Incorporating customer experience management into the contact center is a great opportunity to reduce costs and improve efficiency. This is the first time that organizations are creating customer-centric processes by looking at them from the customer perspective. There are new tools in place, such as customer journey mapping and analytics that support the identification of issues in customer-centric processes. Creating a positive customer experience is about crossing the silos of different functional areas from a customer perspective.
With customer journey mapping, companies mine feedback from customers with regard to pain points at different steps of the process; whether it's at the point of sale or with the use of the product. Speech analytics provides insight into the true voice of the customer and is an opportunity for companies to determine the root cause of customer issues. It allows us to use keywords to extract the context of customer issues for further analysis. Business intelligence pemits us to see how changes in one area might affect another.
The evolution of customer-centric processes
Historically, companies have evaluated processes from an internal perspective and not from that of the customer. This was seen as a noble effort, but it had many shortcomings. In the 1980s, organizations employed a total quality management process in which they tried to optimize quality at each individual step in the process. Quality management was always assigned internally and there were various steps to make sure that errors didn't occur within an internal process, but it didn't look at overarching processes.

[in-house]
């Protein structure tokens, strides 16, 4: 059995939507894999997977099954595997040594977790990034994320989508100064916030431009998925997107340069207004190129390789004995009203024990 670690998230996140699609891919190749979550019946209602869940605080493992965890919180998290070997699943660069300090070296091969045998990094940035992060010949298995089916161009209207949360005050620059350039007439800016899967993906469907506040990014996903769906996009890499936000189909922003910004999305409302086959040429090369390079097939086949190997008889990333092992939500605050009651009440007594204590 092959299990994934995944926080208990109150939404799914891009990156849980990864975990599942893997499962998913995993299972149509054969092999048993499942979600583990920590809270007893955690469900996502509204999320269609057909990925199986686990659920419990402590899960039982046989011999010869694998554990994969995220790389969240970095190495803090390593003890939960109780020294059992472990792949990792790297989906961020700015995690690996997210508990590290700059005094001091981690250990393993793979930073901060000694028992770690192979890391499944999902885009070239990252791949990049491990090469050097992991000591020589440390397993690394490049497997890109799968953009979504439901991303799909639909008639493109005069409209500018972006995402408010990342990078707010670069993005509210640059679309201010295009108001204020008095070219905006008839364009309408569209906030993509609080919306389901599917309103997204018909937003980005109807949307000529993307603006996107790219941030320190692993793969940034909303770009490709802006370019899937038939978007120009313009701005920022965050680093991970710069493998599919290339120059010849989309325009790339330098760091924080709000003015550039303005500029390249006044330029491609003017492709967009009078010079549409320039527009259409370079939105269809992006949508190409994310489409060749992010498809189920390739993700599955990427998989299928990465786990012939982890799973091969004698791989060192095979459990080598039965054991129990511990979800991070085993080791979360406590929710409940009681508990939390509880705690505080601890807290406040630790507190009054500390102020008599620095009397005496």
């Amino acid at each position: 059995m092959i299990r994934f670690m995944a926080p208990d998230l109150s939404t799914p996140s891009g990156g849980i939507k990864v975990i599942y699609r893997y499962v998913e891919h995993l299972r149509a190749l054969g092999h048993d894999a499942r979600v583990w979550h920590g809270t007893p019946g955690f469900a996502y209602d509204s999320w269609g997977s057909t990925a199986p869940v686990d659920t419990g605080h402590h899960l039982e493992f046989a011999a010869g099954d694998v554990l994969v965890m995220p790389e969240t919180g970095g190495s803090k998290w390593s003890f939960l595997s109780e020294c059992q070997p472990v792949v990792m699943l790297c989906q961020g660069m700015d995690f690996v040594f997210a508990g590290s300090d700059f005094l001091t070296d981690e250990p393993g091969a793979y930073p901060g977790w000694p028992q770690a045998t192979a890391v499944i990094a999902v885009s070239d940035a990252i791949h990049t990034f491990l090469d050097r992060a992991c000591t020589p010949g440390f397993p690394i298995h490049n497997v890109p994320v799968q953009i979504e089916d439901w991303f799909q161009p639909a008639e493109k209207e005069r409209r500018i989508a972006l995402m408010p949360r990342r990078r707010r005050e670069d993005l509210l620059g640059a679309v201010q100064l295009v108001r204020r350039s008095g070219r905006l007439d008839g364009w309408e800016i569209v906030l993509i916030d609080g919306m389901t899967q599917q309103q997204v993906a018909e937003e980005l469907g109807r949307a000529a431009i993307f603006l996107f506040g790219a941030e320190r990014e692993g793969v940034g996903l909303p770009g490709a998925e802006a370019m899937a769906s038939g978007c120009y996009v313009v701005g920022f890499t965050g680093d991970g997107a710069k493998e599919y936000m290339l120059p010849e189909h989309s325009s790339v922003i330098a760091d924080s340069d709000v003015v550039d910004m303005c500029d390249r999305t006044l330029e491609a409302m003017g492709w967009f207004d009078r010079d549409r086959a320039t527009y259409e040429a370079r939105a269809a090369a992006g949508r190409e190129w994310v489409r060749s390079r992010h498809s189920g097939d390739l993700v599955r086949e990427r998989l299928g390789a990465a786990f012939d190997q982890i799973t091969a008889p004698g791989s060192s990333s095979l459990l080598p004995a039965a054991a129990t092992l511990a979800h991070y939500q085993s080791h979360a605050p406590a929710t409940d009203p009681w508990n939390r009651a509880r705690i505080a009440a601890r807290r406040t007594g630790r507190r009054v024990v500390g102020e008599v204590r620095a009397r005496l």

In the 1990s, companies wanted to re-engineer processes to minimize cost and improve speed and quality, but there was too much emphasis on cost reduction and, again, no input from the customer. Eventually, companies started considering the customer perspective -- through customer satisfaction surveys and feedback -- but again, this was on a transaction basis; it required recall from a customer and was fabulous when an organization got a highly satisfied rating, but the company never examined the underlying cause of customer problems.
We're now in the customer experience world, which is aimed at evaluating the entire customer relationship and using information from that to modify internal processes. Companies consider many stages of the customer journey, from when customers first encounter the product to when they purchase it, to how they use it, and then follow-up -- typically through a contact center.
We're looking closely at the company/customer relationship, but also how that relationship impacts different functional areas such as advertising, marketing, manufacturing and customer contact through the contact center. If something isn't explained well at the point of sale, how does that ultimately impact the customer's use of the product? And if the customer has a problem using the product or service and has to contact the contact center, how does that impact other processes?
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